Eye on the Sky Guys
Eye on the Sky Guys
The Fairbanks Museum & Planetarium has been a weather observation site continuously since March 1894. Even before Franklin Fairbanks founded the Museum, he kept meticulous weather records at his family home in St. Johnsbury, Vermont during the 1850's and 1860's. Shortly after the Museum doors opened in 1891, Museum staff kept recording daily weather statistics for the newly formed Weather Bureau.
Data still kept at the Museum such as maximum and minimum temperatures, precipitation, relative humidity, wind direction and speed, barometric pressure and general character of the day represent the longest continuous record of weather at the same location in Vermont.
Mark is the senior meteorologist at the Fairbanks Museum and Planetarium, and for over 30 years he has been heard on Vermont Public Radio's an "Eye on the Sky" each weekday morning. Along with weather forecasting, his work at the Museum involves teaching weather and science, as well as serving as the Planetarium Director in Vermont's only public planetarium. You can now hear Mark weekday afternoons on VPR, as he guides listeners through observable stars and constellations in "Eye on the Night Sky", at 4:30 PM.
Mark Breen was involved with community theater while a student at Lyndon State College in the meteorology program. Friends and family in Vermont and his love of the outdoors brought him to the Fairbanks Museum in 1982, where he and Steve Maleski embarked on what would become an institution for weather fans. "In Vermont, in particular, weather plays a big role in the economy," says Mark. "I enjoy wonderful conversations with farmers, skiers, factory managers, teachers, hang-gliders, bicyclists, hunters, hikers, just to name a few. They each help me understand the different parts of the weather that affect their activities, which in turn helps me to focus on certain aspects of the weather, say the wind, or humidity, or temperature."
Originally from Dannemora, NY, Mark has lived in Vermont since graduating from Lyndon State College in 1982 with a B.S. in meteorology. He has been featured in a number of magazines, including Vermont Life, where he contributes to the Vermont Life Weather Calendar, and has occasionally appeared on Vermont Public Television. He is the author of the popular book, The Kid's Book of Weather Forecasting (avaialable at The Nature Store in the Fairbanks Museum).
Lawrence first joined the Eye on the Sky team as an intern in the summer of 2008, while he was studying Atmospheric Sciences at Lyndon State College. His academic research topics included cloud microphysics, the effect of soil moisture gradients on thunderstorm development, and the climatology of cold-air outbreak over the northeastern United States.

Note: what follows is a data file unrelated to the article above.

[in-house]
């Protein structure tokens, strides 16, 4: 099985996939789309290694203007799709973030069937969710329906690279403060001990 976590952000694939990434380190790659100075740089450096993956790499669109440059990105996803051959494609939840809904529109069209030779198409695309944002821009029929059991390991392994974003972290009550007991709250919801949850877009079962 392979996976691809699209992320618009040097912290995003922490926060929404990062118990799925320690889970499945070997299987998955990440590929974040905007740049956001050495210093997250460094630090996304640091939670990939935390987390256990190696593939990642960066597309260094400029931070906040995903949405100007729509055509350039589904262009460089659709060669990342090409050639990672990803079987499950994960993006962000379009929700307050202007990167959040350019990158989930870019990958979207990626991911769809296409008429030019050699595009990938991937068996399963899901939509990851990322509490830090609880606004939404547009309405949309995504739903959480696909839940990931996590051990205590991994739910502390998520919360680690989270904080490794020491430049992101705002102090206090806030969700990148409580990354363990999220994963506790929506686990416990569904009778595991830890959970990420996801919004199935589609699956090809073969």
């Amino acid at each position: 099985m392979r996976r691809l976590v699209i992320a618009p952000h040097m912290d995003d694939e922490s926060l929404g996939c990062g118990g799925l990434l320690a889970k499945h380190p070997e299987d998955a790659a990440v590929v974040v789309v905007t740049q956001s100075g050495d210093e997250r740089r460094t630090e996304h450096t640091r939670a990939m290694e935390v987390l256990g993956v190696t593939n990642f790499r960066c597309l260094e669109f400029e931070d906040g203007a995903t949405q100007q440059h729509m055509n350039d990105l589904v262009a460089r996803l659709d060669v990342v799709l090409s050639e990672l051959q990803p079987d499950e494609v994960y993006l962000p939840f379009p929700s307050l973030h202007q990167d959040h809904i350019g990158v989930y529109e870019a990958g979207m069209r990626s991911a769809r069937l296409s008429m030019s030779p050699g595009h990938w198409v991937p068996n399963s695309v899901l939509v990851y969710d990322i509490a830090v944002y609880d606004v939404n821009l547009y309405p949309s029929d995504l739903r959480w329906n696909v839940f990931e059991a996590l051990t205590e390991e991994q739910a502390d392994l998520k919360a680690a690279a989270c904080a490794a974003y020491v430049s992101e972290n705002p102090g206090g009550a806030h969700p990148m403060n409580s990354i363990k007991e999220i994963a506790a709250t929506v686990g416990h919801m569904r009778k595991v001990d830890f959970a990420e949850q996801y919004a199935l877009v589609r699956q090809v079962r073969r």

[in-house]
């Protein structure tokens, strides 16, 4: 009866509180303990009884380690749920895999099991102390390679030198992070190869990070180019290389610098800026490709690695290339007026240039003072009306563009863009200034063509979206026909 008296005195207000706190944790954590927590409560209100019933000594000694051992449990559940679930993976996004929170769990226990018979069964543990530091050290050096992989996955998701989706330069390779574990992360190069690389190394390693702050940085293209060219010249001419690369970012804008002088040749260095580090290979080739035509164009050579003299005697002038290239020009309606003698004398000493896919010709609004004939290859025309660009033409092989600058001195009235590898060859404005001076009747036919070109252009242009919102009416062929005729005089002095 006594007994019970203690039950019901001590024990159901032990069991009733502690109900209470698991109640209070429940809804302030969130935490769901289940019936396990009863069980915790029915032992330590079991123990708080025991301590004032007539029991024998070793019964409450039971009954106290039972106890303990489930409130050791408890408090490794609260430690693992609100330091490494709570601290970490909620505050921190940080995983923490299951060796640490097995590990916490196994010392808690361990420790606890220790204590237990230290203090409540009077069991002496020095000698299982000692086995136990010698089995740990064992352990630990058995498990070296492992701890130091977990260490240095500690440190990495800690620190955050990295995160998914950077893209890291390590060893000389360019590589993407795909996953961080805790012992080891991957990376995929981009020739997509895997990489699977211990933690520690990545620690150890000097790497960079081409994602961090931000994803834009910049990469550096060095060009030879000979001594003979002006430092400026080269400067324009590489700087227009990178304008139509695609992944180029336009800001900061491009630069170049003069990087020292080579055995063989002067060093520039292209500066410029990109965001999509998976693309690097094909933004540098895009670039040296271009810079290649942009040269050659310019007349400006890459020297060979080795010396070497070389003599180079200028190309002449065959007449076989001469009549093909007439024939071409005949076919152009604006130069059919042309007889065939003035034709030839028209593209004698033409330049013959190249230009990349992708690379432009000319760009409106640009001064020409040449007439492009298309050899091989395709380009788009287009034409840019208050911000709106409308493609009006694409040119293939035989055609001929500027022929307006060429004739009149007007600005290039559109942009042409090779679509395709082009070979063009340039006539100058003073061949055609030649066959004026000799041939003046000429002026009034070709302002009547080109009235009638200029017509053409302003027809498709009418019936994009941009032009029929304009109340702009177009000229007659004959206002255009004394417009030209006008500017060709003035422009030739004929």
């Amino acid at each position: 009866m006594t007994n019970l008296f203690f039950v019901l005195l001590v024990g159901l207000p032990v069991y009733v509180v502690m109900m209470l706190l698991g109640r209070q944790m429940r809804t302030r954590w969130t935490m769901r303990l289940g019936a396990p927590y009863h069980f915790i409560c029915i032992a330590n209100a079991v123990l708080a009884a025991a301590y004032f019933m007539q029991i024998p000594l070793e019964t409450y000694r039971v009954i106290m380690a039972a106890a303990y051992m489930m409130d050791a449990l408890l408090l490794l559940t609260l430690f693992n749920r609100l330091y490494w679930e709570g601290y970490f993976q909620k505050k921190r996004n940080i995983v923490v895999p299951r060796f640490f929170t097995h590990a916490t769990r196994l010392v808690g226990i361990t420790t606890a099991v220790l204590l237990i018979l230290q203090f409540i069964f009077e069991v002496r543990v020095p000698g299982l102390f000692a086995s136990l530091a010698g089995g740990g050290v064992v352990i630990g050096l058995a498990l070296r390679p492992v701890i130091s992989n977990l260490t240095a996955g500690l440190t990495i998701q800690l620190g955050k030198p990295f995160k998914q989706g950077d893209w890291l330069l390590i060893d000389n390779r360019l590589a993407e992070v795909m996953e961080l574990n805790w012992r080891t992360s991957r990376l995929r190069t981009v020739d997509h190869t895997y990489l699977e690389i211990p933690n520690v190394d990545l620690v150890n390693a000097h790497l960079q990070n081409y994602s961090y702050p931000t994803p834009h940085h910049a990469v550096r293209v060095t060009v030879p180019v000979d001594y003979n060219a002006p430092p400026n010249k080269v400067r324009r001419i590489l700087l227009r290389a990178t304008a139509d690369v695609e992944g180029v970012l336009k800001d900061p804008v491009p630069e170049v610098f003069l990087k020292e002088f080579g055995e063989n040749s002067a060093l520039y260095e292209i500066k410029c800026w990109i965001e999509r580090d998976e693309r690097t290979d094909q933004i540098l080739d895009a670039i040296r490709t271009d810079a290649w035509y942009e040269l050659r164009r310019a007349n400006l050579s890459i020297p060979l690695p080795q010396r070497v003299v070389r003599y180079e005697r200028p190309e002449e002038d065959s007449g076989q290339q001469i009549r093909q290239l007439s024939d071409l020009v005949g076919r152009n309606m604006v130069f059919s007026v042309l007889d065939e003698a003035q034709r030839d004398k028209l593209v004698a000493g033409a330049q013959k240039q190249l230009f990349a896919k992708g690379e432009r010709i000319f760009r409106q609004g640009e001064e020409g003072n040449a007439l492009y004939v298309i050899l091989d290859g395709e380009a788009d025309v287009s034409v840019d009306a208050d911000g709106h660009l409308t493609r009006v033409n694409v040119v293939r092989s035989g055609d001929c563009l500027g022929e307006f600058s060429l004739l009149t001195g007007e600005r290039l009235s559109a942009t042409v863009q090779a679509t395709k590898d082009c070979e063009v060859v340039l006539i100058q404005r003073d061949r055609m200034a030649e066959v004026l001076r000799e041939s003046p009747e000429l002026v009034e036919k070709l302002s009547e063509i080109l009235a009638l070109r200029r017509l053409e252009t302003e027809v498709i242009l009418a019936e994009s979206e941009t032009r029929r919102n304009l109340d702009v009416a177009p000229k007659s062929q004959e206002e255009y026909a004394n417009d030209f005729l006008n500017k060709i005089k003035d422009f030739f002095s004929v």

“I’ve been somewhat obsessed with weather from an early age,” he says. “So I took an affliction and turned it into a career. I really enjoy the eclectic mix of co-workers here at the Fairbanks Museum. I also enjoy being able to work in such a historic building.” When Lawrence isn’t forecasting the weather, he enjoys playing board games with his wife Julie, watching B movies, taking photographs, playing guitar (badly), and tending ornamental plants (jade trees are his favorite).
Christopher Kurdek has always had a passion for math, science, and investing in the community around him. His favorite weather to predict is winter weather, especially winter storms. He also enjoys sharing his science knowledge to younger generations, making for a more livable and sustainable future. Growing up in New Hampshire, he was avid skier and outdoorsman, and today you can find him skiing, riding his snowmobile, hiking, paddling his canoe, and working with his animals and garden when he’s not studying the weather.
He obtained an atmospheric science degree from Lyndon State College (Northern Vermont University) as a non-traditional student. The atmospheric science program was a perfect balance of physics, math, and Earth science. His senior thesis, “The Climatic Effects on Maple Sugaring in Northern America,” gave him an opportunity to apply his climate science knowledge to an industry in Vermont. Once he moved to the Northeast Kingdom, he pursued a sustainable farming business while going to school and bartending. Christopher still enjoys farming and currently raises lamb, ducks, and vegetables in the summer season.
After finishing his degree, Christopher wanted to combine working with children and science and became a classroom science teacher. In the fall of 2018, he joined the Fairbanks Museum as an “Eye on the Sky” meteorologist and science educator. The position blends his multiple passions: science, working with children, and the chance to continue to live in a place he loves and calls home, the Northeast Kingdom of Vermont.
For Steve, the journey to St. Johnsbury seems almost fated from an early memory when he was five and he witnessed an approaching thunderstorm with the same awe and wonder he brings to broadcasts today. "At that moment I remember thinking, 'I'm going to be a weatherman,' almost as if someone were speaking to me. From that time, I always knew what I wanted to do." Steve also found the meteorology program at Lyndon State offered the right mix of academic challenge in a beautiful setting. Except for a brief stint in Atlanta, Steve has lived in the Northeast Kingdom since 1978.